Rebleeding and survival after acute lower gastrointestinal bleeding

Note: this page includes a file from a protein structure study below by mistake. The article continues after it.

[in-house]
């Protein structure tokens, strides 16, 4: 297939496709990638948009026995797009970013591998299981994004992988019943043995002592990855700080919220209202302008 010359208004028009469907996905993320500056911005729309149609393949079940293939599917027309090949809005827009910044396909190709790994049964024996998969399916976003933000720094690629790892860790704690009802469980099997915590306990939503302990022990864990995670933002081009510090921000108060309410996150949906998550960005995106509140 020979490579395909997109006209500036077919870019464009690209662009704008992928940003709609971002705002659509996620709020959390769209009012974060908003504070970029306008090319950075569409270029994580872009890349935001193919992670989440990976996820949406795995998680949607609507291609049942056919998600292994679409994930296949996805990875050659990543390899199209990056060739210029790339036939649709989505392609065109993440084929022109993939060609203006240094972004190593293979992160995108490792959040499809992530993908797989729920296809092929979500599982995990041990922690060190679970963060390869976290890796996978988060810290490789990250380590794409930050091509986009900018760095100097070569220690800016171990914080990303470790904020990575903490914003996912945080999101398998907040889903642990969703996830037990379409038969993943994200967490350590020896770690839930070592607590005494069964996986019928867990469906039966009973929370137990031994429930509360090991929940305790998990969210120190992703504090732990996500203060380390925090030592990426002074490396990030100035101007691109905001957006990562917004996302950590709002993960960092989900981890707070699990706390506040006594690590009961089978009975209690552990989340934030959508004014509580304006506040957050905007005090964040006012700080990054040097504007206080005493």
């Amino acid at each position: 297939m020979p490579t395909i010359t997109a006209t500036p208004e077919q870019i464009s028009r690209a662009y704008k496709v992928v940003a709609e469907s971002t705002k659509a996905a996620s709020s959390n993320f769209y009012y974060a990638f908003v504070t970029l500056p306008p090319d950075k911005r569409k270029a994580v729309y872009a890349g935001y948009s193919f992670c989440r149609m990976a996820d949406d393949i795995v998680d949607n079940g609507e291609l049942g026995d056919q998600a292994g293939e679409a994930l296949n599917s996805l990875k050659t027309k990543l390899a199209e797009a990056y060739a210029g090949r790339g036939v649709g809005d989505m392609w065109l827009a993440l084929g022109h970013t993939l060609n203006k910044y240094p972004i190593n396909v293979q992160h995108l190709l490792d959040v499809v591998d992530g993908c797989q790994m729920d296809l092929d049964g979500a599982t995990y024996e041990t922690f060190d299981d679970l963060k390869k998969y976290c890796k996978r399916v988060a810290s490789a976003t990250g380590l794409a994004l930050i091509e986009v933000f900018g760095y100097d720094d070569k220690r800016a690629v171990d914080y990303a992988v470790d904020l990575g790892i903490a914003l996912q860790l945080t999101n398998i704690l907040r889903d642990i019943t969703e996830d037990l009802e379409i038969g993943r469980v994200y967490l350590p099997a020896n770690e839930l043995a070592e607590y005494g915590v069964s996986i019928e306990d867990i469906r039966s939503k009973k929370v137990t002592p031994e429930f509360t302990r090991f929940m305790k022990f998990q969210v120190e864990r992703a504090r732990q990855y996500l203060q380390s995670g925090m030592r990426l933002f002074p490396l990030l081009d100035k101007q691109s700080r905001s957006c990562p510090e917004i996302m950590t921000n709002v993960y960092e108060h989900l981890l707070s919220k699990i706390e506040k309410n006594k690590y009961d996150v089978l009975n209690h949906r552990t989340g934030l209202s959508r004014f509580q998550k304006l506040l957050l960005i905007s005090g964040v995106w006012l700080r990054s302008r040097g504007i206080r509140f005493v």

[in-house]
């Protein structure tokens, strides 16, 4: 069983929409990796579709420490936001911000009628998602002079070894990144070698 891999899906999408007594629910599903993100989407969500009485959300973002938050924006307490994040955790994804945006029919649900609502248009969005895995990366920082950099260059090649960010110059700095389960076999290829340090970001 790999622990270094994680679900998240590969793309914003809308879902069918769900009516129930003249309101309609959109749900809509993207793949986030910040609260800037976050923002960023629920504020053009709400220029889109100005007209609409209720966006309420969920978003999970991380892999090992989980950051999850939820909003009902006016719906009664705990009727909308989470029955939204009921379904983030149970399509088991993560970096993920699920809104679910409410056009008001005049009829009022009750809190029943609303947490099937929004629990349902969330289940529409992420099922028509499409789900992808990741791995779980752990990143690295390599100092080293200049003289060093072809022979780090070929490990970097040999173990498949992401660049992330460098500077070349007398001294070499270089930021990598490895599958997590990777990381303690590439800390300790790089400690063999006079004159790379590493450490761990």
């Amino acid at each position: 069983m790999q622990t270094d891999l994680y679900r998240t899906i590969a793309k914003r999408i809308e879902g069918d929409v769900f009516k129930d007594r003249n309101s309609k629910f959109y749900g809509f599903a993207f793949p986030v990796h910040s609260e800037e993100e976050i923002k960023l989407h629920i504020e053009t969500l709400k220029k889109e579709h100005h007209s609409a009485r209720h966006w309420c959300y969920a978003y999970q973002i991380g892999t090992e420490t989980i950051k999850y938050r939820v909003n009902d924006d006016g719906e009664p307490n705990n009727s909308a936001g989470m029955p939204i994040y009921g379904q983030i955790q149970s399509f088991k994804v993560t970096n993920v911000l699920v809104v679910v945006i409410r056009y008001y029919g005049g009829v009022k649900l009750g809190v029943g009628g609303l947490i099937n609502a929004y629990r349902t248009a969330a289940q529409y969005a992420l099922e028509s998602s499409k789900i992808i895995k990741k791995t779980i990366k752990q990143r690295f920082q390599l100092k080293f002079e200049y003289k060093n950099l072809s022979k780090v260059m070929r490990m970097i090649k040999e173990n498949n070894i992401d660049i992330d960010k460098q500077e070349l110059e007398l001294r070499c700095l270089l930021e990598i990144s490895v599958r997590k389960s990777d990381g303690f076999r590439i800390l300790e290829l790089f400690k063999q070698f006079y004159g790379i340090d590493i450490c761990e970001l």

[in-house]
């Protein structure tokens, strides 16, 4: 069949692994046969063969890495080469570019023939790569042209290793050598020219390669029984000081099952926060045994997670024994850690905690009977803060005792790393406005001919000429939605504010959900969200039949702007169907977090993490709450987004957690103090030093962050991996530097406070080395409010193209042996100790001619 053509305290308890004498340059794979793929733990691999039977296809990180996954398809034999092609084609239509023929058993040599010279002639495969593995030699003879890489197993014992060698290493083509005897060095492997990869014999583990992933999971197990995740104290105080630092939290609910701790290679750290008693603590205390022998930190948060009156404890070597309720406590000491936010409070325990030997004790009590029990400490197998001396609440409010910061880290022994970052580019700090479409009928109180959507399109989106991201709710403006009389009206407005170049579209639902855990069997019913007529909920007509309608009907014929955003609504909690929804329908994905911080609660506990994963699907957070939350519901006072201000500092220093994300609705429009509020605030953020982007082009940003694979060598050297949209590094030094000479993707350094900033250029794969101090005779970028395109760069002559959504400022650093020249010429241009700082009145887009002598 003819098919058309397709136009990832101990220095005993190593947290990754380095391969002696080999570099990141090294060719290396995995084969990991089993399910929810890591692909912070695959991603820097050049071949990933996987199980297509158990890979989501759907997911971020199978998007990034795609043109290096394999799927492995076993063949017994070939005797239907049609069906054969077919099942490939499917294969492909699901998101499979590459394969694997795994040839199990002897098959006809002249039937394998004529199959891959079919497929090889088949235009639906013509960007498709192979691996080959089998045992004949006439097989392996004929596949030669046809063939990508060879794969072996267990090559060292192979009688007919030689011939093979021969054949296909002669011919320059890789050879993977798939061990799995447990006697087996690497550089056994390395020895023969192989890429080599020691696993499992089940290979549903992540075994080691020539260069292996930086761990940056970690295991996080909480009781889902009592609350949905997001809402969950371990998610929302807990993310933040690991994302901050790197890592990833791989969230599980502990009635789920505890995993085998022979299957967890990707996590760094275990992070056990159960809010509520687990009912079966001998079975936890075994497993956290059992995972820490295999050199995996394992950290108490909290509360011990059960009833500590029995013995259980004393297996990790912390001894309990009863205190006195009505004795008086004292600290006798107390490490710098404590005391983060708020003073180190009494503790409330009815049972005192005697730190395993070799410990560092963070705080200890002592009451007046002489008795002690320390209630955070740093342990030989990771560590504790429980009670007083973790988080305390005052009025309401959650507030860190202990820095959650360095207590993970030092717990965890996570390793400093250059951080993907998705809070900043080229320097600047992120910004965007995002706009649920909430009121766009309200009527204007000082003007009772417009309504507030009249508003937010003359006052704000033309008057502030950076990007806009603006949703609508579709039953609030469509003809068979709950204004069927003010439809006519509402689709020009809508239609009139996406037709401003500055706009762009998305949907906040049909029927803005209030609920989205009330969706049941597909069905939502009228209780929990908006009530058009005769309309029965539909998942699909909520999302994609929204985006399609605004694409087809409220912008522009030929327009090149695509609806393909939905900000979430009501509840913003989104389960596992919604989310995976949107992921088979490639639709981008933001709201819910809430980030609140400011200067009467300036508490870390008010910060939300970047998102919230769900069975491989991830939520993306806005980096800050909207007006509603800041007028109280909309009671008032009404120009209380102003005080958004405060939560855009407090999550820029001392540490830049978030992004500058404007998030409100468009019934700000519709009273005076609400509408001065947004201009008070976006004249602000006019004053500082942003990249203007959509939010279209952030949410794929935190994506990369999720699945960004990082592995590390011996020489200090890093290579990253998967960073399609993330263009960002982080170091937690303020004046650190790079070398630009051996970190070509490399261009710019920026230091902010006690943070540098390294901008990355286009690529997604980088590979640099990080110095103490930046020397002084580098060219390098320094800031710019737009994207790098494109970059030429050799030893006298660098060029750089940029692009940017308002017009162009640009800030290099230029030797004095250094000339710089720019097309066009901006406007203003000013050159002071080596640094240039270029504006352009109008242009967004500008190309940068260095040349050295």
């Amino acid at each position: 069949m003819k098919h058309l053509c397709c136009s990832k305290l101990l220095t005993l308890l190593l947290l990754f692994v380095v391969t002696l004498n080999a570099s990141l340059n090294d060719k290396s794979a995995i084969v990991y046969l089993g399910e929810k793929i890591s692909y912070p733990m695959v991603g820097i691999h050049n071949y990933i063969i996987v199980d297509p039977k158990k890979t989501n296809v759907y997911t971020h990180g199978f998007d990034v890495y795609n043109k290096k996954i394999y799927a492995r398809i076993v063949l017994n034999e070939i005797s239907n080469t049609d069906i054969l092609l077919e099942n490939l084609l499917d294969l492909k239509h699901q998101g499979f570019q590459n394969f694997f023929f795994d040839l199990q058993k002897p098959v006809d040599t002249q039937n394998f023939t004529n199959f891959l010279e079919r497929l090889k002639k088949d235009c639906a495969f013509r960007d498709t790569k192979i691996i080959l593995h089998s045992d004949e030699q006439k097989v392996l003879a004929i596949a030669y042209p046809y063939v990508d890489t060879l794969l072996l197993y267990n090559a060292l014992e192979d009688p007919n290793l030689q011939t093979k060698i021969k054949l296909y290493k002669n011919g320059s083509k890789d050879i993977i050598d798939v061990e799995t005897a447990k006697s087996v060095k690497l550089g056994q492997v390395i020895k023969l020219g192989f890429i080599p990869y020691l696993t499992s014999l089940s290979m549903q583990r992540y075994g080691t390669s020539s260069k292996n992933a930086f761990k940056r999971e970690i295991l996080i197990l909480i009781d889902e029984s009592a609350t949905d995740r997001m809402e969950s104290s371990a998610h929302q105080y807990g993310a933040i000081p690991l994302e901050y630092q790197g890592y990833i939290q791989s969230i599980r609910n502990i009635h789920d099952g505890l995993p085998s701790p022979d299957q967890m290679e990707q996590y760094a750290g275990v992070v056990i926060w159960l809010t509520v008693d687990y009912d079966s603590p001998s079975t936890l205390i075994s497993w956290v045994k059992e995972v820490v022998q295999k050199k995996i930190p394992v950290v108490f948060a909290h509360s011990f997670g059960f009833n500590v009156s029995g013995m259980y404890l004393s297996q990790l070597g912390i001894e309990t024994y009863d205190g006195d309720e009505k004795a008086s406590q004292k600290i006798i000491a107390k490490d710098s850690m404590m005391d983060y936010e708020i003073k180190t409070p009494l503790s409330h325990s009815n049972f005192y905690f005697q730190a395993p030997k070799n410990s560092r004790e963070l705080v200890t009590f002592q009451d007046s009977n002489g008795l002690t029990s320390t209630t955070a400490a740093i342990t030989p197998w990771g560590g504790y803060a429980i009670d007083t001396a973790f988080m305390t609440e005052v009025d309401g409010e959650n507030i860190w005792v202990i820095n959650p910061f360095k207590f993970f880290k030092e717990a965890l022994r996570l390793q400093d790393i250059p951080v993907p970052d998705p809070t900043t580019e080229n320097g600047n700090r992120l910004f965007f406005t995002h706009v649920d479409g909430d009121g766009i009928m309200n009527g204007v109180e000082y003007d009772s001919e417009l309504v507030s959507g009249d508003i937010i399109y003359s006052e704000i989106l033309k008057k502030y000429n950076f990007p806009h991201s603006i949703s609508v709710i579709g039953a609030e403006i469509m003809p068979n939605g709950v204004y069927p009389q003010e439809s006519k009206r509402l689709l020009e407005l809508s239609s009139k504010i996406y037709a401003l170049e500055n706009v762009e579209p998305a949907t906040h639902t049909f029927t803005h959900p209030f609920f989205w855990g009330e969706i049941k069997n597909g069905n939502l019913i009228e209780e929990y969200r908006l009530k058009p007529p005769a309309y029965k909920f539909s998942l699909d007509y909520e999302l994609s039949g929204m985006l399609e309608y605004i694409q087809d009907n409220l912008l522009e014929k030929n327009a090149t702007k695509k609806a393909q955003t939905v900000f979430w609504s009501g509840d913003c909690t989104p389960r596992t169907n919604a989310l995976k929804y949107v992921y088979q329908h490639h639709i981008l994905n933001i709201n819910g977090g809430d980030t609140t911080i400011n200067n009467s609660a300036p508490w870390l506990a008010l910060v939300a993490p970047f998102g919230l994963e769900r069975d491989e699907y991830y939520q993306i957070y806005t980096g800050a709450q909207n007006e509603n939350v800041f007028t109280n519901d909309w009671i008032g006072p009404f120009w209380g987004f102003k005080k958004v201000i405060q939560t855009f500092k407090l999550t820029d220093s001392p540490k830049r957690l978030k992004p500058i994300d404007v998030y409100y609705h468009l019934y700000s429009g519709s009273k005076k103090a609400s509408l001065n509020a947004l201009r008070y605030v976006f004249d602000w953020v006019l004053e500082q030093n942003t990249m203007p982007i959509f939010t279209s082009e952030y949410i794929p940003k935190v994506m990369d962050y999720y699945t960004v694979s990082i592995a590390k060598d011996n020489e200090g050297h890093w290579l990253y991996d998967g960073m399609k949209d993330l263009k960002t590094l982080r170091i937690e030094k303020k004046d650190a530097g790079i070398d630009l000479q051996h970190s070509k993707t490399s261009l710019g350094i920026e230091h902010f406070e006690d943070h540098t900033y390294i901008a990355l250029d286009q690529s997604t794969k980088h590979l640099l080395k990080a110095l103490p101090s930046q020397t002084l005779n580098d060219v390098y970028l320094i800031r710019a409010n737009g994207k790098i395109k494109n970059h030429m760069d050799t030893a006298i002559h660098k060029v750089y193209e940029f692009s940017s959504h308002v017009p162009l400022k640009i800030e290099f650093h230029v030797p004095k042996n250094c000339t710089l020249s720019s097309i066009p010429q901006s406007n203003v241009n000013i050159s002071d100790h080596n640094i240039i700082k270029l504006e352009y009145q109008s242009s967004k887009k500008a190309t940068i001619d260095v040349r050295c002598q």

BACKGROUND: Previous studies of acute lower gastrointestinal bleeding (LGIB) have focused on evaluation and therapy. Measurement of long-term outcome has been rare. The purpose of this study was to document rebleeding and survival rates in patients with acute LGIB. METHODS: A retrospective review of all patients undergoing technetium-labeled red blood cell scans for LGIB from January of 1997 to December of 2002 was performed. Rebleeding was defined as identification of enteric bleeding requiring a transfusion 2 or more weeks after the initial bleeding episode. RESULTS: A total of 119 patients met inclusion criteria. Rebleeding was documented in 14 of 102 patients surviving for more than 2 weeks. The actuarial rebleeding rate was 15% at 2 years. No factors were identified that portended a higher likelihood of rebleeding. The 30-day mortality was 18% and the median survival was 60 months for the entire cohort. Of the 36 patients in whom cause of death was documented, 4 died of surgical complications and a single patient died as a direct result of hemorrhage. CONCLUSIONS: Rebleeding after an initial episode of LGIB occurs in a small percentage of individuals. Although survival is poor for patients with LGIB, few patients die as a direct consequence of hemorrhage.